The Eschatological Temple in John 14 -- By: Steven M. Bryan

Journal: Bulletin for Biblical Research
Volume: BBR 15:2 (NA 2005)
Article: The Eschatological Temple in John 14
Author: Steven M. Bryan

The Eschatological Temple in John 14

Steven M. Bryan

Ethiopian Graduate School of Theology

In an article published in Tyndale Bulletin in 1993, the eminent Cambridge scholar Ernst Bammel offered the following bare assertion in regard to John 14:2: “The house with the many mansions is, of course, the temple.” This stands against the tide of scholarly opinion on the text, which identifies “my Father’s house” as heaven. On this understanding, Jesus promises to return to heaven in order to prepare rooms that will serve as the final heavenly abode of his followers. However, several lines of evidence suggest that Bammel’s intuition that the text was speaking about the Temple was correct. What follows then is an attempt to show that John 14:2-3 refers to a heavenly Temple that Jesus makes ready through his death and resurrection to serve as the eternal dwelling of his followers in the presence of God.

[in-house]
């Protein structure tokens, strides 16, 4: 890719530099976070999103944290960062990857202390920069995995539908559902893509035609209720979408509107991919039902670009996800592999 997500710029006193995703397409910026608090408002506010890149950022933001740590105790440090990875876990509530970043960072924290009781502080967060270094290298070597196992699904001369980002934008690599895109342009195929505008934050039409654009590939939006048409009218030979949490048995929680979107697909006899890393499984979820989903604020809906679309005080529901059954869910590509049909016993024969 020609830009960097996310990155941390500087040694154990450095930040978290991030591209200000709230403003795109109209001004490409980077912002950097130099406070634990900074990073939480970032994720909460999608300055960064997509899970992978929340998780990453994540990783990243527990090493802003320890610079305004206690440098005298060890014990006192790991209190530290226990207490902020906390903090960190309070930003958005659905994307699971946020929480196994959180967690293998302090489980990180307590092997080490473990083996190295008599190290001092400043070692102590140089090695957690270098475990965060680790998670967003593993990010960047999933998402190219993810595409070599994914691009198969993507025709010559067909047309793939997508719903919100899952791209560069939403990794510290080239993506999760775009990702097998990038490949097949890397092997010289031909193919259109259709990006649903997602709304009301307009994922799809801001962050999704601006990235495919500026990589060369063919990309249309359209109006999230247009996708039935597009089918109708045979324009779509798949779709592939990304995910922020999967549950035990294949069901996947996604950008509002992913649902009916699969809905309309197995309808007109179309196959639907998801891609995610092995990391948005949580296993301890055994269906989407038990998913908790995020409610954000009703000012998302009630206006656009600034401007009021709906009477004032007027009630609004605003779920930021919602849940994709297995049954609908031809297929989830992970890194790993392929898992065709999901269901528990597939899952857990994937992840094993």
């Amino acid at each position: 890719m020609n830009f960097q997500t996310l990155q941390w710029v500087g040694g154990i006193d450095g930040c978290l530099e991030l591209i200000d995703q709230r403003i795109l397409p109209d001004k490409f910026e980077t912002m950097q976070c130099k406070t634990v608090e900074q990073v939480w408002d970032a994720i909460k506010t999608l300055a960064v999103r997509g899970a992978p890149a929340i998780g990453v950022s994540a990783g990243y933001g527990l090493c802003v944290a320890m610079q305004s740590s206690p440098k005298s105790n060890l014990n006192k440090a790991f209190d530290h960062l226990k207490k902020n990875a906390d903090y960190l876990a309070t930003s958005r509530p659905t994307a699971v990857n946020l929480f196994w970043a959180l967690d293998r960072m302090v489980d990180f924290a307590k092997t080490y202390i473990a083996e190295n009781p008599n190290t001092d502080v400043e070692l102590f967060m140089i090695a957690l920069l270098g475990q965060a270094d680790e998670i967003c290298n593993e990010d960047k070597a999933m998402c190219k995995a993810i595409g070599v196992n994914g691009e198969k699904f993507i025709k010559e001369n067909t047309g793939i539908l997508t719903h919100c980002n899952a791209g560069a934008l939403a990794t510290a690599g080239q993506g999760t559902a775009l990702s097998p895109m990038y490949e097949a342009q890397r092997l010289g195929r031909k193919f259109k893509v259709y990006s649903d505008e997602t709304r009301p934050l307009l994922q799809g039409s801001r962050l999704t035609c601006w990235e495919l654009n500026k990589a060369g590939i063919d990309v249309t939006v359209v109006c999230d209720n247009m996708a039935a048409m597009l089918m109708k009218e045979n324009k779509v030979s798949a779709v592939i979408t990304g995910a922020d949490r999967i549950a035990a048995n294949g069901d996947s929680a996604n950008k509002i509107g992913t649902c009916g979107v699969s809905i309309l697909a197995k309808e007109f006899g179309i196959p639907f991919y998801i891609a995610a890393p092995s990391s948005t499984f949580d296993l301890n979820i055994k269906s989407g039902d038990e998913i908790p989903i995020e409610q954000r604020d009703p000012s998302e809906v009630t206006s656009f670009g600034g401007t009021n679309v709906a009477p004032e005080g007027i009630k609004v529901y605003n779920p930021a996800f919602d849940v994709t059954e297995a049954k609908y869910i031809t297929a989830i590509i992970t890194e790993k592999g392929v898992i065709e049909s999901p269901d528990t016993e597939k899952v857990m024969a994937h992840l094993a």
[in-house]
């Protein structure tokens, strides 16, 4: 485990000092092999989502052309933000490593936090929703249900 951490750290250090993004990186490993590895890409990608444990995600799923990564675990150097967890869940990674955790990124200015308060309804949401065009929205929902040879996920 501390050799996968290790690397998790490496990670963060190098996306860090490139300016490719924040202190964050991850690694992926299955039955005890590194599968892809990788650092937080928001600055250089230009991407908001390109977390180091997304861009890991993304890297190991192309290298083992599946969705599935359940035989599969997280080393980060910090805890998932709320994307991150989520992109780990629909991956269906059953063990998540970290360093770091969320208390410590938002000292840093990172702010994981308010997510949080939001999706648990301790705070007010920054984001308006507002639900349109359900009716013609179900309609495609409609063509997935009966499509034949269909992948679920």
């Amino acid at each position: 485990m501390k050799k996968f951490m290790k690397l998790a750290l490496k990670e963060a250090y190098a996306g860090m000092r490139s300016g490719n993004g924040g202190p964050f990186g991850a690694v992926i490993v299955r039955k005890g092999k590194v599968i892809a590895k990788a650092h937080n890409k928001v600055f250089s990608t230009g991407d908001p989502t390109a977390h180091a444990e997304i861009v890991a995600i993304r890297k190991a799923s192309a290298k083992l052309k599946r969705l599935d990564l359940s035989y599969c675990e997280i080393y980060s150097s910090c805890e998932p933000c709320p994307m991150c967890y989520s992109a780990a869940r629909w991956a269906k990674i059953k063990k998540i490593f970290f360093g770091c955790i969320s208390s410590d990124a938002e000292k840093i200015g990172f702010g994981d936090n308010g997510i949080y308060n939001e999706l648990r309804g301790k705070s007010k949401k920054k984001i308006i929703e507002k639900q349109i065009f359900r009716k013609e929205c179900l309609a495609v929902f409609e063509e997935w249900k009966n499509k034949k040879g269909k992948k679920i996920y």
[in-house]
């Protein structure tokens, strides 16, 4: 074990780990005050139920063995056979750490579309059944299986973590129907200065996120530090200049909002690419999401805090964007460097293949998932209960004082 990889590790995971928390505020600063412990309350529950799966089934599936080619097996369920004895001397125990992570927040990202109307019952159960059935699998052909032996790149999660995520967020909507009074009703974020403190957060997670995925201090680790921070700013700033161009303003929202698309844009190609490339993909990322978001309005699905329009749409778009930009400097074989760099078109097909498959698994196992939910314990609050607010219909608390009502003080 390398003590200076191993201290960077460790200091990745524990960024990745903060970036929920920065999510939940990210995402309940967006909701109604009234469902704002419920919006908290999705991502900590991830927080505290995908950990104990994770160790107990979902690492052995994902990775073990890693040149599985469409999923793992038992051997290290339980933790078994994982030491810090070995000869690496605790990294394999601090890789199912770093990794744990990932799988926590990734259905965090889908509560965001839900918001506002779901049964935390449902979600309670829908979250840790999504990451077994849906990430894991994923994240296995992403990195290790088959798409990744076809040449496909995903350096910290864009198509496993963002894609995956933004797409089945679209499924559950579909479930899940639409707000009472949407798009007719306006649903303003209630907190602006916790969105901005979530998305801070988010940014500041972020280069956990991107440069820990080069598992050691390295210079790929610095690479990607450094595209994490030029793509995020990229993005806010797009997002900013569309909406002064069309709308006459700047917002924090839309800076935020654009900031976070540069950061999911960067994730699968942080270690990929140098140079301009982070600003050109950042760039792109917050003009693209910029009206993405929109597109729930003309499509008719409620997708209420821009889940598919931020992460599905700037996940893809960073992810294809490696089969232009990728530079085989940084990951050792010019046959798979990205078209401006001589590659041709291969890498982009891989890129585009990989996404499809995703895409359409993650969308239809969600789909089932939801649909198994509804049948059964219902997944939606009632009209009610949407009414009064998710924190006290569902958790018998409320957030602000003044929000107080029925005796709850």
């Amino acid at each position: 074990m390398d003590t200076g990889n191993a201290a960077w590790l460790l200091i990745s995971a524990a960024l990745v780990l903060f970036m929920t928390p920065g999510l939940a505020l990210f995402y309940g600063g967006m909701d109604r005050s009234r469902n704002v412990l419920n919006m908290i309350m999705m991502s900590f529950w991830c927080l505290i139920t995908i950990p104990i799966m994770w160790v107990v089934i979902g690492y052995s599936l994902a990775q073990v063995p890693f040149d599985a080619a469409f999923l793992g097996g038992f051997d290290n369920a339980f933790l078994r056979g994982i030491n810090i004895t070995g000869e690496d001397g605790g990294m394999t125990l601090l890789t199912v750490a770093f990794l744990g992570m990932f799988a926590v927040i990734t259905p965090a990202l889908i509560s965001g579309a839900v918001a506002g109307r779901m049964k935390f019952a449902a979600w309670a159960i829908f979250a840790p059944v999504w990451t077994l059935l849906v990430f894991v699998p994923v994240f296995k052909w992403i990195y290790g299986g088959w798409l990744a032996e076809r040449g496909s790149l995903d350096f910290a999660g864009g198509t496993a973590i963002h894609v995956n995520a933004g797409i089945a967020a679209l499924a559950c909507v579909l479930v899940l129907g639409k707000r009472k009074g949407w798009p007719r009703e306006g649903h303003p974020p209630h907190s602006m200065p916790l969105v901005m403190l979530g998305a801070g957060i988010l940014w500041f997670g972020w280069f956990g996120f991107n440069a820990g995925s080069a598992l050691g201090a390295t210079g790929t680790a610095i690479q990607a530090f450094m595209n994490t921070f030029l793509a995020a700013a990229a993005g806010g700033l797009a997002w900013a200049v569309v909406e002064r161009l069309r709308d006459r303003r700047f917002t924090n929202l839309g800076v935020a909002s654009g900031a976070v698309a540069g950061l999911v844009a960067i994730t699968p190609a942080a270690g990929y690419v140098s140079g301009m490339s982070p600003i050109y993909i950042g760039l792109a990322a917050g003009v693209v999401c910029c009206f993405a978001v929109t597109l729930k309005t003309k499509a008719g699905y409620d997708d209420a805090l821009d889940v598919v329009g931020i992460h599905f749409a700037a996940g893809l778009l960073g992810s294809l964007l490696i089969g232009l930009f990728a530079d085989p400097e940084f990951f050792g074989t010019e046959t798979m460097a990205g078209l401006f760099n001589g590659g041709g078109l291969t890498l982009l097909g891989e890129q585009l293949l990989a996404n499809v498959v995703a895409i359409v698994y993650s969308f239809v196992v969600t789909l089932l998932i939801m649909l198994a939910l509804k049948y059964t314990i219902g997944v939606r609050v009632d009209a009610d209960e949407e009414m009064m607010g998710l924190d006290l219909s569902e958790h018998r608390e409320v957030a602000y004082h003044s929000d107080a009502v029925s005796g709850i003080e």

Key Words: Temple, heaven, eschatology, Messiah

The Temple as the Eschatological Dwelling Place of the Righteous in Jewish Literature

Insufficient attention has been given to the way Jewish literature sometimes portrayed the Temple as the eschatological dwelling place of the righteous. The roots of the concept are thoroughly biblical and represent a significant development of Deut 30:4, in which Moses promises that, after exile, when the people repent, God will gather them back to the land. In several texts in Isaiah, the expectation of Israel’s return is associated not primarily with resettlement in the land but with the anticipation of eschatological assembly in Zion and the gathering of God’s scattered people into the Temple:

In days to come
the mountain of the Lord’s house
shall be established as the highest of the mountains,
and shall be raised above the hills;
all the nations shall stream to it.
Many peoples shall come and say,
“Come, let us go up to the mountain of the Lord,

to the house of the God of Jacob;
that he may teach us his ways
and that we may walk in his paths.” (Isa 2:2; cf. 27:13)

In 2 Sam 7:10, God says to David, “I will appoint a place for my people Israel and will plant them, so that they may live in their own place.” The language has several points of contact with Exod 15:17, where Moses declares that God will br...

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